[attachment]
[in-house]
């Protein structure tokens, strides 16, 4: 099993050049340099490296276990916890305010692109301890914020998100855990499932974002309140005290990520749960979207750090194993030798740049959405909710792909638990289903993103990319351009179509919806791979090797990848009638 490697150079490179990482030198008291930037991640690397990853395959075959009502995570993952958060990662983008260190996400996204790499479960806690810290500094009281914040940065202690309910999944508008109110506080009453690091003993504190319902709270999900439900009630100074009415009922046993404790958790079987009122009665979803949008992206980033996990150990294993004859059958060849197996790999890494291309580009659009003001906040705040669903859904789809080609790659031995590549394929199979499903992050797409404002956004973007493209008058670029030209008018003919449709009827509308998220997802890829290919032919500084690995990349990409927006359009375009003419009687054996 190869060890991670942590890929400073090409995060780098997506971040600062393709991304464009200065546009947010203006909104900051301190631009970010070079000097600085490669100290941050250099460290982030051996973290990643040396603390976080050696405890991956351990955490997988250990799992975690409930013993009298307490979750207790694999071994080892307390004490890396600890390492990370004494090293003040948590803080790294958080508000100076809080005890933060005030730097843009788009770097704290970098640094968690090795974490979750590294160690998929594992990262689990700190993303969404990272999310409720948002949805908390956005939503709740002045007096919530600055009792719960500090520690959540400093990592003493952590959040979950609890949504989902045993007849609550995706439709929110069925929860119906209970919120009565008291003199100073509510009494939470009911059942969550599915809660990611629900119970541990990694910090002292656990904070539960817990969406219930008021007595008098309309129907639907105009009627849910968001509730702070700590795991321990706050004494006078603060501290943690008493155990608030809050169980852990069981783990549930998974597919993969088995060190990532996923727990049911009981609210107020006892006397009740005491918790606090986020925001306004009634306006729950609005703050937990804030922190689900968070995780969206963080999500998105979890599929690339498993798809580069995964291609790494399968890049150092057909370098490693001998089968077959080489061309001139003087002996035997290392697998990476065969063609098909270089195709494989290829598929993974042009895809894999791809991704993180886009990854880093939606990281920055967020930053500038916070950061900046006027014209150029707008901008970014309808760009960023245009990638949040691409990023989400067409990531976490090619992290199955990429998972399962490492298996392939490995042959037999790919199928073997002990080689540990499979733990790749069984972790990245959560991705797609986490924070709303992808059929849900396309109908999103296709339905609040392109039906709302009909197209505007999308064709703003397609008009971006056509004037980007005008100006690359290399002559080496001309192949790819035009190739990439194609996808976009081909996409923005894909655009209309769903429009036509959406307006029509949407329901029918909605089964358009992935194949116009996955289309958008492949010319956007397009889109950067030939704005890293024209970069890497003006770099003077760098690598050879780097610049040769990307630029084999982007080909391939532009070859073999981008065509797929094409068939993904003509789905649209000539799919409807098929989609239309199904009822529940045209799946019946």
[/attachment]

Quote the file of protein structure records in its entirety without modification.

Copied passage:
[in-house]
């Protein structure tokens, strides 16, 4: 099993050049340099490296276990916890305010692109301890914020998100855990499932974002309140005290990520749960979207750090194993030798740049959405909710792909638990289903993103990319351009179509919806791979090797990848009638 490697150079490179990482030198008291930037991640690397990853395959075959009502995570993952958060990662983008260190996400996204790499479960806690810290500094009281914040940065202690309910999944508008109110506080009453690091003993504190319902709270999900439900009630100074009415009922046993404790958790079987009122009665979803949008992206980033996990150990294993004859059958060849197996790999890494291309580009659009003001906040705040669903859904789809080609790659031995590549394929199979499903992050797409404002956004973007493209008058670029030209008018003919449709009827509308998220997802890829290919032919500084690995990349990409927006359009375009003419009687054996 190869060890991670942590890929400073090409995060780098997506971040600062393709991304464009200065546009947010203006909104900051301190631009970010070079000097600085490669100290941050250099460290982030051996973290990643040396603390976080050696405890991956351990955490997988250990799992975690409930013993009298307490979750207790694999071994080892307390004490890396600890390492990370004494090293003040948590803080790294958080508000100076809080005890933060005030730097843009788009770097704290970098640094968690090795974490979750590294160690998929594992990262689990700190993303969404990272999310409720948002949805908390956005939503709740002045007096919530600055009792719960500090520690959540400093990592003493952590959040979950609890949504989902045993007849609550995706439709929110069925929860119906209970919120009565008291003199100073509510009494939470009911059942969550599915809660990611629900119970541990990694910090002292656990904070539960817990969406219930008021007595008098309309129907639907105009009627849910968001509730702070700590795991321990706050004494006078603060501290943690008493155990608030809050169980852990069981783990549930998974597919993969088995060190990532996923727990049911009981609210107020006892006397009740005491918790606090986020925001306004009634306006729950609005703050937990804030922190689900968070995780969206963080999500998105979890599929690339498993798809580069995964291609790494399968890049150092057909370098490693001998089968077959080489061309001139003087002996035997290392697998990476065969063609098909270089195709494989290829598929993974042009895809894999791809991704993180886009990854880093939606990281920055967020930053500038916070950061900046006027014209150029707008901008970014309808760009960023245009990638949040691409990023989400067409990531976490090619992290199955990429998972399962490492298996392939490995042959037999790919199928073997002990080689540990499979733990790749069984972790990245959560991705797609986490924070709303992808059929849900396309109908999103296709339905609040392109039906709302009909197209505007999308064709703003397609008009971006056509004037980007005008100006690359290399002559080496001309192949790819035009190739990439194609996808976009081909996409923005894909655009209309769903429009036509959406307006029509949407329901029918909605089964358009992935194949116009996955289309958008492949010319956007397009889109950067030939704005890293024209970069890497003006770099003077760098690598050879780097610049040769990307630029084999982007080909391939532009070859073999981008065509797929094409068939993904003509789905649209000539799919409807098929989609239309199904009822529940045209799946019946």